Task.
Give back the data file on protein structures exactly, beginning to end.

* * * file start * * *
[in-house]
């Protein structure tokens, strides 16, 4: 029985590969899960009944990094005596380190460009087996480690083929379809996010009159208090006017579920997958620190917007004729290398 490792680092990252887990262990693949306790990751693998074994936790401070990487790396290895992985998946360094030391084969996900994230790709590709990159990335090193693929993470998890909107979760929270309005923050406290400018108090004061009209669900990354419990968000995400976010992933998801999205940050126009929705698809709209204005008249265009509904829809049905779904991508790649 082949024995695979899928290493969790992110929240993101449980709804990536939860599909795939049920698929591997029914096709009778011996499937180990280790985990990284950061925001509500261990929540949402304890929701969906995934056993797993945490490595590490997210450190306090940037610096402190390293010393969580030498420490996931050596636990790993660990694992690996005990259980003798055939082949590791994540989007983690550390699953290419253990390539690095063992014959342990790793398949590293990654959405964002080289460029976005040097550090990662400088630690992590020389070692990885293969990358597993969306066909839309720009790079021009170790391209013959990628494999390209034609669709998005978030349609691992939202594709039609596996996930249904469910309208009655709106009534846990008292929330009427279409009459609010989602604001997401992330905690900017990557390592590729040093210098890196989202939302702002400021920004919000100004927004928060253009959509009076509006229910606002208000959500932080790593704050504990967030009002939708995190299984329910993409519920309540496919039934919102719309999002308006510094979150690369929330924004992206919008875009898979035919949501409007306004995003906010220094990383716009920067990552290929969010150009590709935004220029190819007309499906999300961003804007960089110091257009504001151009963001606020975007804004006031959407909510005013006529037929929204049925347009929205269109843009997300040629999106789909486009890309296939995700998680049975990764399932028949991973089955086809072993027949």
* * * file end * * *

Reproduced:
[in-house]
């Protein structure tokens, strides 16, 4: 029985590969899960009944990094005596380190460009087996480690083929379809996010009159208090006017579920997958620190917007004729290398 490792680092990252887990262990693949306790990751693998074994936790401070990487790396290895992985998946360094030391084969996900994230790709590709990159990335090193693929993470998890909107979760929270309005923050406290400018108090004061009209669900990354419990968000995400976010992933998801999205940050126009929705698809709209204005008249265009509904829809049905779904991508790649 082949024995695979899928290493969790992110929240993101449980709804990536939860599909795939049920698929591997029914096709009778011996499937180990280790985990990284950061925001509500261990929540949402304890929701969906995934056993797993945490490595590490997210450190306090940037610096402190390293010393969580030498420490996931050596636990790993660990694992690996005990259980003798055939082949590791994540989007983690550390699953290419253990390539690095063992014959342990790793398949590293990654959405964002080289460029976005040097550090990662400088630690992590020389070692990885293969990358597993969306066909839309720009790079021009170790391209013959990628494999390209034609669709998005978030349609691992939202594709039609596996996930249904469910309208009655709106009534846990008292929330009427279409009459609010989602604001997401992330905690900017990557390592590729040093210098890196989202939302702002400021920004919000100004927004928060253009959509009076509006229910606002208000959500932080790593704050504990967030009002939708995190299984329910993409519920309540496919039934919102719309999002308006510094979150690369929330924004992206919008875009898979035919949501409007306004995003906010220094990383716009920067990552290929969010150009590709935004220029190819007309499906999300961003804007960089110091257009504001151009963001606020975007804004006031959407909510005013006529037929929204049925347009929205269109843009997300040629999106789909486009890309296939995700998680049975990764399932028949991973089955086809072993027949």